We present chromosome-level genome assemblies from representative species of three independently evolved seagrass lineages: Posidonia oceanica, Cymodocea nodosa, Thalassia testudinum and Zostera marina. We also include a draft genome of Potamogeton acutifolius, belonging to a freshwater sister lineage to Zosteraceae. All seagrass species share an ancient whole-genome triplication, while additional whole-genome duplications were uncovered for C. nodosa, Z. marina and P. acutifolius. Comparative analysis of selected gene families suggests that the transition from submerged-freshwater to submerged-marine environments mainly involved fine-tuning of multiple processes (such as osmoregulation, salinity, light capture, carbon acquisition and temperature) that all had to happen in parallel, probably explaining why adaptation to a marine lifestyle has been exceedingly rare. Major gene losses related to stomata, volatiles, defence and lignification are probably a consequence of the return to the sea rather than the cause of it. These new genomes will accelerate functional studies and solutions, as continuing losses of the 'savannahs of the sea' are of major concern in times of climate change and loss of biodiversity.
  2. Kersten, S., Chang, J., Huber, C. D., Voichek, Y., Lanz, C., Hagmaier, T., … Rabanal, F. A. (2023). Standing genetic variation fuels rapid evolution of herbicide resistance in blackgrass. PROCEEDINGS OF THE NATIONAL ACADEMY OF SCIENCES OF THE UNITED STATES OF AMERICA, 120(16). https://doi.org/10.1073/pnas.2206808120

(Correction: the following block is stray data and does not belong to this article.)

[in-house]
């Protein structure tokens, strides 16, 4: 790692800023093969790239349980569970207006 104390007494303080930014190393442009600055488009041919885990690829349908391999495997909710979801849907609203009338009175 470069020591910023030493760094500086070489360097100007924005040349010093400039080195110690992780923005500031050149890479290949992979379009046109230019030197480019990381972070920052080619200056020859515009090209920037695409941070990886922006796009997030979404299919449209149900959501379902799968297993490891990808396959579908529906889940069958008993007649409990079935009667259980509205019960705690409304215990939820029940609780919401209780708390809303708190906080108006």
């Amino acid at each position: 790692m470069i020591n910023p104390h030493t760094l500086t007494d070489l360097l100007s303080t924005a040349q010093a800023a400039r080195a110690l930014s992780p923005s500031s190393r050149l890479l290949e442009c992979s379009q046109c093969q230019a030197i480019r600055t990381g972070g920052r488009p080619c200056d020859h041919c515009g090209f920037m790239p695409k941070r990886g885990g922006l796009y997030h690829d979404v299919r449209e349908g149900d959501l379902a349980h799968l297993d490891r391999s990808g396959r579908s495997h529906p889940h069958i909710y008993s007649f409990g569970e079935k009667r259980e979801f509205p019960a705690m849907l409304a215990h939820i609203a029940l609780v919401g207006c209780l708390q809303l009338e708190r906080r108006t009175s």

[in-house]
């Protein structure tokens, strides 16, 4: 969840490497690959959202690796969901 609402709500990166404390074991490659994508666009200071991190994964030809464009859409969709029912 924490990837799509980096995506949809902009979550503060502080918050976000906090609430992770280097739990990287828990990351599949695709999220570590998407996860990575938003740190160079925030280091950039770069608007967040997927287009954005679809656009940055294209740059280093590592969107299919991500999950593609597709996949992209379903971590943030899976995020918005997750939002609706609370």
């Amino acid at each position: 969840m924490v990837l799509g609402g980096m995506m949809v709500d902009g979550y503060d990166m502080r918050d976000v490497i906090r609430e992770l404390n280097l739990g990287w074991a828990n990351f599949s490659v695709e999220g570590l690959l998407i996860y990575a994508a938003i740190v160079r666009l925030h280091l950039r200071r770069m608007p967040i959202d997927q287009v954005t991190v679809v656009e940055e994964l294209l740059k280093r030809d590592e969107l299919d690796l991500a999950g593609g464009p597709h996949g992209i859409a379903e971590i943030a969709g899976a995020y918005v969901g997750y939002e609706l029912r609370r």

Repeated herbicide applications in agricultural fields exert strong selection on weeds such as blackgrass (Alopecurus myosuroides), which is a major threat for temperate climate cereal crops. This inadvertent selection pressure provides an opportunity for investigating the underlying genetic mechanisms and evolutionary processes of rapid adaptation, which can occur both through mutations in the direct targets of herbicides and through changes in other, often metabolic, pathways, known as non-target-site resistance. How much target-site resistance (TSR) relies on de novo mutations vs. standing variation is important for developing strategies to manage herbicide resistance. We first generated a chromosome-level reference genome for A. myosuroides for population genomic studies of herbicide resistance and genome-wide diversity across Europe in this species. Next, through empirical data in the form of highly accurate long-read amplicons of alleles encoding acetyl-CoA carboxylase (ACCase) and acetolactate synthase (ALS) variants, we showed that most populations with resistance due to TSR mutations-23 out of 27 and six out of nine populations for ACCase and ALS, respectively-contained at least two TSR haplotypes, indicating that soft sweeps are the norm. Finally, through forward-in-time simulations, we inferred that TSR is likely to mainly result from standing genetic variation, with only a minor role for de novo mutations.